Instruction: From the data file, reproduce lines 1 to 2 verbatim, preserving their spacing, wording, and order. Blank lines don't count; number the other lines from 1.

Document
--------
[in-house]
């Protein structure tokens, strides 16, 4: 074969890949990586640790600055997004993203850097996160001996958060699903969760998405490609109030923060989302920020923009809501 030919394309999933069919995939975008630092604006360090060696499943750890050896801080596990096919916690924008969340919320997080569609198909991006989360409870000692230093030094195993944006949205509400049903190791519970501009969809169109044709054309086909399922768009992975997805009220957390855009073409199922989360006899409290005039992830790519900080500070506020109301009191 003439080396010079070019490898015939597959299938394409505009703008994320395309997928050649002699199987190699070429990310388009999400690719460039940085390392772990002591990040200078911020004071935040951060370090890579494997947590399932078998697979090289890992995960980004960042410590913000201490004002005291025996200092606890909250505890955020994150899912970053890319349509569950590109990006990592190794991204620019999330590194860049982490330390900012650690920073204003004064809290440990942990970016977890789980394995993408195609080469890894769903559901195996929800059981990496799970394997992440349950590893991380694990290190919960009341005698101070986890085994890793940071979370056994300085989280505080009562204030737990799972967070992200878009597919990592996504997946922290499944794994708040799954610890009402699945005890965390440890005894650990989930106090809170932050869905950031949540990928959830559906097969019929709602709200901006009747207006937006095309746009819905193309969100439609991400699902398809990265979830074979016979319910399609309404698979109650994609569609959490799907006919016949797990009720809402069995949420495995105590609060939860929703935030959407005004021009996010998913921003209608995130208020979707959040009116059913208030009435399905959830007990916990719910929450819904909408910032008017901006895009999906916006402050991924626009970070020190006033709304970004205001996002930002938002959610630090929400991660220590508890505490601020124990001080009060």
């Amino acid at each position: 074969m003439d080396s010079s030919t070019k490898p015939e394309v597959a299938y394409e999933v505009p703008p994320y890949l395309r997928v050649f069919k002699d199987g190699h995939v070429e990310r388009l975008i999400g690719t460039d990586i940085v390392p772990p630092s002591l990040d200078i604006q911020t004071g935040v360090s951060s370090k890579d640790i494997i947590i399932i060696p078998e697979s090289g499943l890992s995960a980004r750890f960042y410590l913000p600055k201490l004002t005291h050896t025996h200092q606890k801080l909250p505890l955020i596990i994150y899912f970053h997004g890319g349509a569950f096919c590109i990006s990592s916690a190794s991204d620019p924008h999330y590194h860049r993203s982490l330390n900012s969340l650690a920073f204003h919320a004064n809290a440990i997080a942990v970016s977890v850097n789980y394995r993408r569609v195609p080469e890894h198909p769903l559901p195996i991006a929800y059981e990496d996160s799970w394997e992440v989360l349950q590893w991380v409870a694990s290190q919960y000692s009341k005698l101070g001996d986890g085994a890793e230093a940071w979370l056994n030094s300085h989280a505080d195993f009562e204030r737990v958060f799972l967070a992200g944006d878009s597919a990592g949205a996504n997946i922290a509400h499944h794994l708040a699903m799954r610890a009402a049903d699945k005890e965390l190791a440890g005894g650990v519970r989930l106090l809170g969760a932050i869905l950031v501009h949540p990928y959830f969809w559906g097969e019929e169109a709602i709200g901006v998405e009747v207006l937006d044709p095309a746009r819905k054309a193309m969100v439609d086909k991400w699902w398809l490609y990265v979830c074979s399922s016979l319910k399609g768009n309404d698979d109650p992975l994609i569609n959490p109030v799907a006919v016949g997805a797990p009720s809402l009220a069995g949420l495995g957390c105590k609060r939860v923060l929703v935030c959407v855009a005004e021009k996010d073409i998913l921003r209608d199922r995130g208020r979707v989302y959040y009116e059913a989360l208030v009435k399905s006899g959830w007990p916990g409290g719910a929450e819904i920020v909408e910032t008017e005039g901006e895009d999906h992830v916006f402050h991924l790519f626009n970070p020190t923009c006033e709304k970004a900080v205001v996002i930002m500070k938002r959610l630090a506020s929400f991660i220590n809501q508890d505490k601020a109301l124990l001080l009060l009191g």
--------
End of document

[in-house]
């Protein structure tokens, strides 16, 4: 074969890949990586640790600055997004993203850097996160001996958060699903969760998405490609109030923060989302920020923009809501 030919394309999933069919995939975008630092604006360090060696499943750890050896801080596990096919916690924008969340919320997080569609198909991006989360409870000692230093030094195993944006949205509400049903190791519970501009969809169109044709054309086909399922768009992975997805009220957390855009073409199922989360006899409290005039992830790519900080500070506020109301009191 003439080396010079070019490898015939597959299938394409505009703008994320395309997928050649002699199987190699070429990310388009999400690719460039940085390392772990002591990040200078911020004071935040951060370090890579494997947590399932078998697979090289890992995960980004960042410590913000201490004002005291025996200092606890909250505890955020994150899912970053890319349509569950590109990006990592190794991204620019999330590194860049982490330390900012650690920073204003004064809290440990942990970016977890789980394995993408195609080469890894769903559901195996929800059981990496799970394997992440349950590893991380694990290190919960009341005698101070986890085994890793940071979370056994300085989280505080009562204030737990799972967070992200878009597919990592996504997946922290499944794994708040799954610890009402699945005890965390440890005894650990989930106090809170932050869905950031949540990928959830559906097969019929709602709200901006009747207006937006095309746009819905193309969100439609991400699902398809990265979830074979016979319910399609309404698979109650994609569609959490799907006919016949797990009720809402069995949420495995105590609060939860929703935030959407005004021009996010998913921003209608995130208020979707959040009116059913208030009435399905959830007990916990719910929450819904909408910032008017901006895009999906916006402050991924626009970070020190006033709304970004205001996002930002938002959610630090929400991660220590508890505490601020124990001080009060």